Hell, we might say, with apologies to Jean-Paul Sartre, is for other people. Hitler, Pol Pot, child molesters perhaps—though there is always the possibility of repentance. The closer we come to our loved ones, even those who have forthrightly rejected faith in Christ, the harder it is to contemplate such a fate. And what about the Hindu family that moved in down the block last year, or the Buddhist émigré from Tibet, or the devout Muslim who teaches at the local college?
Last week at Wheaton College, in the latest installment of the McManis Lecture Series on Religious Pluralism, John Sanders of Huntington College spoke on "The Wider Hope: An Evangelical Inclusivist Understanding of God's Work Outside Christianity." Sanders, whose work in the "openness of God" movement among evangelical theologians—see his book The God Who Risks (InterVarsity Press)—has been widely discussed and debated, starts with the biblical assumptions of "God's universal salvific will" (John 3:16; 2 Peter 3:9)" and "the particularity and finality of Jesus (Hebrews 1:1-3; Acts 4:12)." Given this starting point, Sanders takes up what he calls "the soteriological problem of evil," that is, "what does the creator God, who wants all to be saved in Jesus Christ, do to accomplish this goal?"
It should be clear from the way that Sanders frames this question that he rejects the popular notion, advocated by John Hicks among others, that all the world's "great" religions are equally valid and that all offer a path to the truth that transcends any particular expression of the divine. Nor does he argue for a Christian universalism: the view that "all people are given the opportunity to receive Jesus and all will, sometime or another, be saved." On the other hand, Sanders also rejects the view, held by some evangelicals, that only those who explicity confess faith in Christ will be saved. Finally, in a more subtle but nonetheless important distinction, he differs from evangelicals who proclaim God's power to save outside the scope of human evangelization but who reject the notion that God uses other religions as a vehicle of revelation.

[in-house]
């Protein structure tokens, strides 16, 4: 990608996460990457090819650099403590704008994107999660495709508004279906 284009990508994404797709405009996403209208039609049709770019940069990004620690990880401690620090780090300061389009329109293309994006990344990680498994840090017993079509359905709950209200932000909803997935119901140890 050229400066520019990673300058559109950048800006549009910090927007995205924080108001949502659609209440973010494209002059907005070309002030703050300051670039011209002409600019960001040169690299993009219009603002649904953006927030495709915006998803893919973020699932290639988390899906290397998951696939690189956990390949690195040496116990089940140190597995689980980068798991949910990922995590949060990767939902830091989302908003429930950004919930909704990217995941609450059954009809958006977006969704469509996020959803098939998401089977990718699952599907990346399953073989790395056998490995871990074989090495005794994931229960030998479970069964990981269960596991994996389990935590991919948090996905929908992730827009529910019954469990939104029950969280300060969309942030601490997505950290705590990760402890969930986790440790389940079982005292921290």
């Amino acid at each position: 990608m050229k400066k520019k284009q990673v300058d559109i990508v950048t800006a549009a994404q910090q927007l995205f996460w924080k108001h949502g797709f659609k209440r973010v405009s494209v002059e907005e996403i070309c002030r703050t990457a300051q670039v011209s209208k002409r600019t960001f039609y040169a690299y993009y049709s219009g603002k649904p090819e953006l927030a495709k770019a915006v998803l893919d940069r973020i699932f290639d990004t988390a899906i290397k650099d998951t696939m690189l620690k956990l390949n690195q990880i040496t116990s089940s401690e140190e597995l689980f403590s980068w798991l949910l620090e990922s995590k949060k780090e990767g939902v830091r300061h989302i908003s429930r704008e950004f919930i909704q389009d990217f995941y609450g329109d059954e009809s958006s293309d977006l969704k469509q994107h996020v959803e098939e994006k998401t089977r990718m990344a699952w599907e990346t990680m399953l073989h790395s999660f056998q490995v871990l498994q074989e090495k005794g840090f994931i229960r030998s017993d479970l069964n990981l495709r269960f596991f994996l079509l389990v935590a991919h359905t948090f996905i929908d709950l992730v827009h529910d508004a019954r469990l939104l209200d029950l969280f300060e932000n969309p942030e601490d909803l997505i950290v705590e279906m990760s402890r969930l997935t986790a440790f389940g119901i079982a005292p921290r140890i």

Sanders calls his own position "inclusivism," the view that "the unevangelized have the opportunity to be saved by Jesus if they respond in faith to God based on the revelation of God they have." So, while insisting that salvation is accomplished only through Christ's saving act, and while acknowledging significant differences between Christianity and other religions, Sanders also wants to take note of "a remarkable similarity in the discussions about the divine nature in the major religious traditions of Hinduism, Buddhism, Judaism, Christianity, and Islam." He advocates what he calls a "pneumatological approach" to other religions, seeking to discern where the Holy Spirit is active in these other traditions and thus distinguishing what is true in them (what, in other words, results from general revelation and the ongoing work of the Spirit) and what is false. Apologetically, this plays out in a strategy that "begins by looking for commonalities and then moves on to disagreements."